NEW YORK - There's a display dedicated to Philadelphia basketball in the new, ambitious Sports Museum of America. It features a wrinkle-free 1983 Sixers jersey worn by Julius Erving, a size-16 sneaker ('fo-times-'fo) that belonged to Moses Malone, a chunk of twine from the net cut down by Villanova's shock-the-world 1985 championship team.
And, tucked in a corner, a fan letter to Wilt Chamberlain, and his sincere reply. "Have respect for all," Wilt wrote in his bold, sprawling handwriting, "and demand the same for yourself."
The essence of the greatest basketball player ever, distilled to one rich, powerful sentence. A crisp lesson in the history of the game, a sour look at the preening, strutting charade it has become. A Dipper dunk!!!
There are 800 artifacts in this sleek, modern mother of all sports museums, and I liked Wilt's letter best, on the chance a kid will ask his dad: How good was Wilt and why did they change so many rules when he came along and why didn't he win as many titles as Bill Russell and how come you never see a photo of Wilt "snapping" his jersey?
That's what great museums do, they stimulate questions. The SmA is a very good museum, with a chance to be a great one. A man named Philip Schwalb had this dream, and after he maxed out four credit cards he finally found enough wealthy folks who shared his vision.
It's at 26 Broadway and if the neighborhood looks familiar it's because it's called the Canyon of Heroes and that's where they start ticker-tape parades when New York teams win something. Parades. Surely you remember parades?
Schwalb's formula is simple enough. Recruit the existing sports museums as partners, borrow some of their memorabilia, share the profits with them. Which partly explains the hefty admission fees, $27 for adults, $24 for seniors, $20 for kids 4-14.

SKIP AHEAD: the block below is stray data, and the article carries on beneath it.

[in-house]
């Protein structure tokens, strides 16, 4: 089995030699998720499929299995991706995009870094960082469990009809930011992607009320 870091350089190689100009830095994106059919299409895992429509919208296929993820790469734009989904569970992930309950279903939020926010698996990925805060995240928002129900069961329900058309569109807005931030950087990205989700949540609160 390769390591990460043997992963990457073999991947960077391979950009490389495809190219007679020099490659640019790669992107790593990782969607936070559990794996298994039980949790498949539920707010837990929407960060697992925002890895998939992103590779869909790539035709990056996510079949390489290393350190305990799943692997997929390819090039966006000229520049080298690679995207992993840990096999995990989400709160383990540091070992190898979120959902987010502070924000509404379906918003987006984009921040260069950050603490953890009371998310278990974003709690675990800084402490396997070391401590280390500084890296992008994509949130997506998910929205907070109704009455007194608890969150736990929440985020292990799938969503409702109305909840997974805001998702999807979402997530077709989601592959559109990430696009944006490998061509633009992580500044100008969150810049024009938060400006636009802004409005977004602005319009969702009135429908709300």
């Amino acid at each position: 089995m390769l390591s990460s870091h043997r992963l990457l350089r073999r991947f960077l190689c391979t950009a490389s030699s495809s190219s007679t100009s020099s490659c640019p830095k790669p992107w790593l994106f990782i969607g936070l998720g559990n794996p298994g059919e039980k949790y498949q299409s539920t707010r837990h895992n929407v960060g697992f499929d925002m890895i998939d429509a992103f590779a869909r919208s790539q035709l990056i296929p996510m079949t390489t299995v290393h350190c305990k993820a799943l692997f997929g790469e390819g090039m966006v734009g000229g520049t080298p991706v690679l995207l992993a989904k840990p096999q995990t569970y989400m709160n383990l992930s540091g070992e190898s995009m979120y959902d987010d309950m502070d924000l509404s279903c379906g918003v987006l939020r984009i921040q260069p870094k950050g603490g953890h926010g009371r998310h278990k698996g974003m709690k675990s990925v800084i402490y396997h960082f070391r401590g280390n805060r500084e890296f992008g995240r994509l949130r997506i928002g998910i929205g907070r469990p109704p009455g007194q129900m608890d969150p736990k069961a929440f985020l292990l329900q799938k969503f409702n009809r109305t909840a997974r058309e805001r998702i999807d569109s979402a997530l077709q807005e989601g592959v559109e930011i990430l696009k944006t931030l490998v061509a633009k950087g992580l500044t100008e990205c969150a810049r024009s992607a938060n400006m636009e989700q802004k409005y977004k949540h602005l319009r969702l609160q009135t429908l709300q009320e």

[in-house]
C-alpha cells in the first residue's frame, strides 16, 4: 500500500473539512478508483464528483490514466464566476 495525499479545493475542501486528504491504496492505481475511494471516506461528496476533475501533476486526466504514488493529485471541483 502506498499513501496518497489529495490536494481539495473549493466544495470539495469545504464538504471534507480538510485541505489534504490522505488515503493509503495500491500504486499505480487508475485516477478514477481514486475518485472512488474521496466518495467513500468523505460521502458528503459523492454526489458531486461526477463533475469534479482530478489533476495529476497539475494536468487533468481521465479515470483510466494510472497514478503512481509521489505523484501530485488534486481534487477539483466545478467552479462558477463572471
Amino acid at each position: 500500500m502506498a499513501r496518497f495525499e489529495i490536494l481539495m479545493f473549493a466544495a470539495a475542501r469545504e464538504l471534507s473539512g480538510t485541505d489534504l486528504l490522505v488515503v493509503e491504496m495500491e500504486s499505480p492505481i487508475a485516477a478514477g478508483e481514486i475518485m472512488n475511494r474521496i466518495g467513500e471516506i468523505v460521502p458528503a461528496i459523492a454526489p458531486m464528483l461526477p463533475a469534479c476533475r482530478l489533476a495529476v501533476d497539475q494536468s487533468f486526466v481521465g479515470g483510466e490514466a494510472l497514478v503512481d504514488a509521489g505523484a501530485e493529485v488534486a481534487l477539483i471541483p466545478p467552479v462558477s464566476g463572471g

It's easily reachable by subway (the 4 or the 5 to Bowling Green), located in a fascinating neighborhood emerging from the tragic World Trade Center rubble. It is not for the cynical or the rabble-rousers. Jesse Owens is featured in the Olympic section, with no sign of Tommie Smith or John Carlos thrusting black gloves toward the Mexico City sky.
"We'd rather focus on what's really beautiful and powerful and good," Schwalb has said. It's more Disney than dissonance, more Lefty Grove than left-of-center, more sunshine than shadow.
So you swallow hard when Negro League baseball is described as "a parallel universe" and hope the kid asks dad why are they standing in front of that battered bus and how good was Cool Papa Bell and if Josh Gibson hit all those home runs how come Jackie Robinson was the first black player in the National League?
Some of the descriptions need work. Alongside Joe Frazier's boxing shoes, it says, "Joe Frazier's strength took him from picking radishes for 15 cents a crate to Olympic glory in 1964." More than strength, son. Factor in determination, grit, hard work and pride. No shortcuts from Beaufort to Tokyo. None.
One item has to go, a chintzy replica of the Stanley Cup fashioned out of gray plastic bowls that Gary Bettman wouldn't use to feed his dog. But there are some remarkable items, too, including the flag that goalie Jim Craig wore after the U.S. hockey team beat Finland in the 1980 Olympics.
Feminists will gasp at the Barbie doll given to golfer Nancy Lopez by her parents. And grin when they read the accompanying card that says they also dug a sand trap in the yard for her to practice in.
There's boxing and college football and soccer and the sights and sounds of NASCAR. Best of all, there's all that interactive stuff, a chance to heft a discus or an A-Rod bat, peer through an NHL goalie's mask. And plenty of chances to find out how much or how little you really know about pro football or horse racing or famous knockdowns in boxing (did Jersey Joe Walcott beat the 10-count in his rematch with Rocky Marciano?)
There's a Lefty Grove cap and a Mike Schmidt bat, but not a lot of recent Philadelphia stuff. But you already knew that. *
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